The war diary of the Ontario Regt. tells the story of the late September battles in a series of brief entries that speak to the frustration experienced by the forward troops. Tasks were limited to providing protection for engineers along a route that was code-named Arrow while the other squadrons sent their men on leave to Florence or Rome. Finally, on Sept. 23, Lt.-Col. Robert Purves directed C Sqdn. to engage all enemy targets at Camurrano where the Canadians knocked out self-propelled guns and several key machine-gun posts that had been holding up the British infantry.

The next week was marked by more demolitions and a near-continuous period of cold, heavy rain that was to mark the autumn months in the mountains. The Calgary war diarist described the weather as “persistent, imperturbable, road-destroying rain all night and the following morning… reducing operations to nil.” Supply routes were “jeepable with chains only” and “some mule tracks impassable to mules.”

The Indian infantry had penetrated deep into the Gothic Line defences by the end of September, but “the fighting was in territory that precluded any hope of tank warfare” and any hope of rapid progress. The much-heralded advance to Bologna had become a series of battalion-level battles for a mountain pass or a weak spot in the enemy’s defences. As the Calgary war diary noted, “long-term, persistent mountain warfare…involved much shifting of plans, changing of pressure points from one feature to another as a wrestler tries one hold and then another to overcome his opponent.”

The frustration felt by everyone in 5th Army might not have become a serious morale problem if it had been possible to overhear the discussions between Kesselring and Hitler. On Sept. 27, Kesselring formally requested permission to withdraw to the Po River and then the Alps. His Army Group South had persisted in following standard German battle doctrine, counterattacking each time the Allies made gains. Infantry battalions suffered heavy casualties in these immediate counterattacks even if they succeeded. Replacements had not kept up with losses and Kesselring feared his front might collapse.

Hitler insisted that the defences in front of Bologna and Ravenna be held “indefinitely.” The loss of the war industries of Northern Italy would endanger his plans to contain the Allies until his remaining “secret weapons,” the V2 rocket and jet aircraft, could be deployed. As well, the loss of Italy would damage morale on the home front. Hitler promised more men and more weapons would be allocated to the Italian theatre “so as to ensure that the Allies incurred high casualties for every inch of ground gained.”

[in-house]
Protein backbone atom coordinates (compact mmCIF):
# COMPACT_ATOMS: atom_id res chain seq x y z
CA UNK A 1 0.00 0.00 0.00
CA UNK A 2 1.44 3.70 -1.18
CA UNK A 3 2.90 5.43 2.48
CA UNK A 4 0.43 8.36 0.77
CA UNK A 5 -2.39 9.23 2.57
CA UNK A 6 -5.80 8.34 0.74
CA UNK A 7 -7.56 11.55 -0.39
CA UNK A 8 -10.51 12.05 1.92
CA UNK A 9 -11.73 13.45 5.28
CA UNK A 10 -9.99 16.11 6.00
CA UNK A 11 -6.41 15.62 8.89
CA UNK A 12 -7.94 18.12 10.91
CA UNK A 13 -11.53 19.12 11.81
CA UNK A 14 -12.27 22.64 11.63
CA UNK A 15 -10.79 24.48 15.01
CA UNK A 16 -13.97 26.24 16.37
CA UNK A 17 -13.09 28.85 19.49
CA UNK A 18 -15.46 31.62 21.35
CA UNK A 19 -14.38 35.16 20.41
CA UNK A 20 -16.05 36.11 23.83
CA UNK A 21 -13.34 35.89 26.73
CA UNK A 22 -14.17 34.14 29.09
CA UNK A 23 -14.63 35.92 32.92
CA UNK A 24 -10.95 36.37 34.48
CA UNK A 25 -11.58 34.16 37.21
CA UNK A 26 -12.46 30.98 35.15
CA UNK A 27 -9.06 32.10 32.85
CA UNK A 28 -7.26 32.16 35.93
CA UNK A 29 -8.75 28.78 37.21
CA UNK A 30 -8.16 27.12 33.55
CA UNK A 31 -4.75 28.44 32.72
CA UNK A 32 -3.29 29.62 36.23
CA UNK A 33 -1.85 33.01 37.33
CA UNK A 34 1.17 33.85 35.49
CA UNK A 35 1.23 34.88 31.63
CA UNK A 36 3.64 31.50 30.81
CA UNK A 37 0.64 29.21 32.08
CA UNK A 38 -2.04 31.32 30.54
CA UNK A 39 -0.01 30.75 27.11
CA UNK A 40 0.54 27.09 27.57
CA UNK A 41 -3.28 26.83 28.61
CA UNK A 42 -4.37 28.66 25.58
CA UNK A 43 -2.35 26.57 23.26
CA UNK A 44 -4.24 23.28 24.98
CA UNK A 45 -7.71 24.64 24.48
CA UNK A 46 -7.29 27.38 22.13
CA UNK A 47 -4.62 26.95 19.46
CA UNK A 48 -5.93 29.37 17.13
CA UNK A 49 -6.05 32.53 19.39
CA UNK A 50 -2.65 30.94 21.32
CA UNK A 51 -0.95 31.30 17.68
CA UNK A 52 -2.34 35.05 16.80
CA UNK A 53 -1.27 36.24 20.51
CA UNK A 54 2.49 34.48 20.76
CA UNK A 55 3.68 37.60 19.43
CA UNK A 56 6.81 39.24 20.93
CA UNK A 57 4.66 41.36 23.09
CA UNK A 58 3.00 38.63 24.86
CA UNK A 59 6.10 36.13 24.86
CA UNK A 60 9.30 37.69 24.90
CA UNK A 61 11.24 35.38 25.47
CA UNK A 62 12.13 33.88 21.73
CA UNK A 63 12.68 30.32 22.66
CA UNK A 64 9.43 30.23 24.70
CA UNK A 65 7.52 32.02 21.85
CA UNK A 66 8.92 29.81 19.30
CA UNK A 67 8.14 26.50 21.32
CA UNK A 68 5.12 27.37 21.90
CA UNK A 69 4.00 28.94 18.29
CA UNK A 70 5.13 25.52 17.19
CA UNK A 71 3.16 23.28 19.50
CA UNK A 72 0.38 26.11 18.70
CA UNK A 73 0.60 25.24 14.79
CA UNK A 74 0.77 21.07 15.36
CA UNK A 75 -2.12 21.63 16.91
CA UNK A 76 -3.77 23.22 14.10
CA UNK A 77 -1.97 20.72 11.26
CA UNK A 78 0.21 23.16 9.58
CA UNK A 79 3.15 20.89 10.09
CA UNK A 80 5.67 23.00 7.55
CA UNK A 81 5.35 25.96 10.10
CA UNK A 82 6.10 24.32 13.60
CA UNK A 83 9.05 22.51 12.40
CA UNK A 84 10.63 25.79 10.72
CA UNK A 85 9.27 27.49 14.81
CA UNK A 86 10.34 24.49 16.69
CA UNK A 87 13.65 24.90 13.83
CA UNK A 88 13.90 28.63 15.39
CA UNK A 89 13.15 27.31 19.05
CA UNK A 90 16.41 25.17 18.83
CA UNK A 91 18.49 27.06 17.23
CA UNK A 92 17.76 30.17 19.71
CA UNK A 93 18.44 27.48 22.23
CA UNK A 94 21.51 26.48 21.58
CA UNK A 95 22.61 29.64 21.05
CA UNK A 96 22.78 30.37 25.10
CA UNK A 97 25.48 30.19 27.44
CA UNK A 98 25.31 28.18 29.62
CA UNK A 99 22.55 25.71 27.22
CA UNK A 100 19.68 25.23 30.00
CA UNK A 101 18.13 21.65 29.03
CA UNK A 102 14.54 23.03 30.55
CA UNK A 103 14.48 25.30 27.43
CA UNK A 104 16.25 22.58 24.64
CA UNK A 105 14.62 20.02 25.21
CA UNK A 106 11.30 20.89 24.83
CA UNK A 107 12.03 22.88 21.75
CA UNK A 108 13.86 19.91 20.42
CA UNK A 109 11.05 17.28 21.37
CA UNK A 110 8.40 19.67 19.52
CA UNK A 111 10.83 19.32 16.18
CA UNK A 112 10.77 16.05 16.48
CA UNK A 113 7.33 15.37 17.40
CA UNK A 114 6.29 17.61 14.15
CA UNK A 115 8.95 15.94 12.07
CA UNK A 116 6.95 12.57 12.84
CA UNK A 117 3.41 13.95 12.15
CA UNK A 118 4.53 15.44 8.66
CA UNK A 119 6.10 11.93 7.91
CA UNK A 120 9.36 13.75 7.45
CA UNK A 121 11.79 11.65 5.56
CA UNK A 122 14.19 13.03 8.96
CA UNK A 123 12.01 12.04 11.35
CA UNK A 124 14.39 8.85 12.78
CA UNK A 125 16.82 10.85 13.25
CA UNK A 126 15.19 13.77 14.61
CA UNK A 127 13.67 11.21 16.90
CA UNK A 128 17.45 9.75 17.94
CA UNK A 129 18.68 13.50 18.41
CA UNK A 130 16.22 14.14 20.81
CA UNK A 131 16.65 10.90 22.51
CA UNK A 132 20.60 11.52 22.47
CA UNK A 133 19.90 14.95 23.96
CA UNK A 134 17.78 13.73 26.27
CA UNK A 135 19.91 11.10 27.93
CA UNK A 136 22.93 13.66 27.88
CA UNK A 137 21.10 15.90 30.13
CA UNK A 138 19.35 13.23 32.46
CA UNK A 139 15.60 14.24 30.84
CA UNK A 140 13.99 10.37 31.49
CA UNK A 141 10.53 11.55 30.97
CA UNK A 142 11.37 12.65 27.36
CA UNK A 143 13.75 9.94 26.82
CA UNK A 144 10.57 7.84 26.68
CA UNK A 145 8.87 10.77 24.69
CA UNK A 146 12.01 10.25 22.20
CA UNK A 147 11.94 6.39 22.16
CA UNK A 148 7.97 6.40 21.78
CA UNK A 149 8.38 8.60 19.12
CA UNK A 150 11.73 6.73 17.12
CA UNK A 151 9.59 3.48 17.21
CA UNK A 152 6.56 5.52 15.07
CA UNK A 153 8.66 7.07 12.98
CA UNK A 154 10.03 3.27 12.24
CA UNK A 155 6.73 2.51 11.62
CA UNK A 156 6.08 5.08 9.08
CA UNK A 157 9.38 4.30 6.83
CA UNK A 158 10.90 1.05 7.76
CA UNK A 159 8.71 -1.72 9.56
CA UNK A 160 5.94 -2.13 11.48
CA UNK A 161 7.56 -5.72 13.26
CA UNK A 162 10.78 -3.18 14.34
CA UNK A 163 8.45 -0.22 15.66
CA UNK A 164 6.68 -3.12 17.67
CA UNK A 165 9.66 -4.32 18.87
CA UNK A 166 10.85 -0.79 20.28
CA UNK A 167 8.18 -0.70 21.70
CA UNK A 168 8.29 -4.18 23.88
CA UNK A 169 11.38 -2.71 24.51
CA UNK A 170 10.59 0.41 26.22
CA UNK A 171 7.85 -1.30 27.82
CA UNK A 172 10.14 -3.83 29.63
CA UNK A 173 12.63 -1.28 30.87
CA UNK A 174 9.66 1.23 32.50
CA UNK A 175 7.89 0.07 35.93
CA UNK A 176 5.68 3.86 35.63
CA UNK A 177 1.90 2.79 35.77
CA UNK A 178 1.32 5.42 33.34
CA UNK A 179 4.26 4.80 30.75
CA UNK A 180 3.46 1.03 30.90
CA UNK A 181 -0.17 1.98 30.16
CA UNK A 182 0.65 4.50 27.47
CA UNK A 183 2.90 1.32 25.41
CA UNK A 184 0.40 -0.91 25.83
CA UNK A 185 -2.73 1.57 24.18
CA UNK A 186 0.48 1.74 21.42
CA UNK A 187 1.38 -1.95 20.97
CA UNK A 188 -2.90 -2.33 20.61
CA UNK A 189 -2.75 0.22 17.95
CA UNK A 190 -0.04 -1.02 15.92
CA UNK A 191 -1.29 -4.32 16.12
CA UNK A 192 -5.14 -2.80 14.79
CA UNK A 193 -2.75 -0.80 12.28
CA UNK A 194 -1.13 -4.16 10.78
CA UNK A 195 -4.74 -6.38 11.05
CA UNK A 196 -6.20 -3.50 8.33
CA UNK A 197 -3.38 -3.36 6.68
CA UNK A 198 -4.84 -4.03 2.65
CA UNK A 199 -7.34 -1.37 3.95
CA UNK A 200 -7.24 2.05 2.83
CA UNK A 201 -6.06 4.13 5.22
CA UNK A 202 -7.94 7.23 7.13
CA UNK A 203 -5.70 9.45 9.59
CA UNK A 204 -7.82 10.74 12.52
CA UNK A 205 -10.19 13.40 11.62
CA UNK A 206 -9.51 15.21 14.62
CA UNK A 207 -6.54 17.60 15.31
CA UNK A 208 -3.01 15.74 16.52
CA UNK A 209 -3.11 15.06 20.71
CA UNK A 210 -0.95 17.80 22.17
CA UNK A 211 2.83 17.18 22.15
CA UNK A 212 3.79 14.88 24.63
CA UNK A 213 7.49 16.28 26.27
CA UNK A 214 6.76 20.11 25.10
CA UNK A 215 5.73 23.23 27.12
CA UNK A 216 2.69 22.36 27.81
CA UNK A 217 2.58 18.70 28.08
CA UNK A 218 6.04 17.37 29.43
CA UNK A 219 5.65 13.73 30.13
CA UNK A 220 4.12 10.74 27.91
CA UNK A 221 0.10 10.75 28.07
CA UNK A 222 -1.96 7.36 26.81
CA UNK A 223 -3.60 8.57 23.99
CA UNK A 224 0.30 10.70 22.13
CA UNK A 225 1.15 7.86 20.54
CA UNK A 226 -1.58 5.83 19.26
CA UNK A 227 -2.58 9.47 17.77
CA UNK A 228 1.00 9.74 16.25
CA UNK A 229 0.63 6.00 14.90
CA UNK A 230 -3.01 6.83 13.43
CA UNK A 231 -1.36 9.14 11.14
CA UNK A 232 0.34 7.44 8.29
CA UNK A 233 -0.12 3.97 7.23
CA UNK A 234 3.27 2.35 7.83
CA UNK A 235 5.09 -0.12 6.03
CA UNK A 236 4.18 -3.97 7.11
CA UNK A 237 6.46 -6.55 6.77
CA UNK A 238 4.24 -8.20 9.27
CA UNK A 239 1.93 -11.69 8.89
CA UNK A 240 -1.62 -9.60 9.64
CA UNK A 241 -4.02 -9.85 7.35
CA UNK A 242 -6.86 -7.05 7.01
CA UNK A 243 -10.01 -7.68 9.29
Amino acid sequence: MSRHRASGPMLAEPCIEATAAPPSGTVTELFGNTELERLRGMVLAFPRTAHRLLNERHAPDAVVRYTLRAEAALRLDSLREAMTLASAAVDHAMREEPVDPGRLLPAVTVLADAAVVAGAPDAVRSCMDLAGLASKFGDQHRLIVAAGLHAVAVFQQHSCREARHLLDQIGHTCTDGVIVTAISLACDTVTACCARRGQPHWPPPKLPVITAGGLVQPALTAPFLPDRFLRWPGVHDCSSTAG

So the struggle continued. Alexander decided to commit his only reserve division, the 78th, returning from four months in Egypt and Palestine, to 13th Corps. The Three Rivers Regt., which had spent September in reserve, provided armoured support, and on Oct. 14 it joined the British infantry in an assault on Monte Pieve, a well-defended position in the foothills south of Bologna. After an initial infantry assault collapsed in the face of a concealed minefield, “friendly fire” from divisional artillery and firm resistance from carefully camouflaged enemy positions, the Three Rivers tanks joined a battle that lasted four days ending in a German withdrawal to the next position a thousand metres to the north.

The Three Rivers war diary tells a familiar story. Individual troops of four tanks supported infantry battalions in battle for well-defended positions that seemed exactly like the one fought over a few days before. “The weather was as foul as it could possibly be—cold rain every day. The unpaved mountain roads were being washed away and had to be constantly repaired.”

Supplies arrived by mule train, bogged tanks had to be abandoned and the enemy—on the high ground beyond—shelled every likely tank harbour. And then the snow came.

The steady drain of Allied casualties and the refusal of American Chief of Staff, General George Marshall, to send additional troops to Italy ought to have called a halt to operations in the mountains, but Clark persisted. In retrospect, historians can argue that both 5th and 8th armies were fulfilling the strategic intent of diverting German formations from the vital battles in Northwest Europe, but there is no evidence that Clark thought in these terms. For the armoured regiments of 1st Cdn. Armd. Bde., Clark’s decision meant further weeks of heroic attempts to assist the infantry by shooting them on to an objective and providing fire support to repel German counterattacks. The Calgary Regt. war diary entry for Dec. 31, 1944, sums up the brigade’s achievements. “We tried to follow the twin golden rules of never taking unnecessary chances, but if necessary risking everything rather than letting the infantry down.”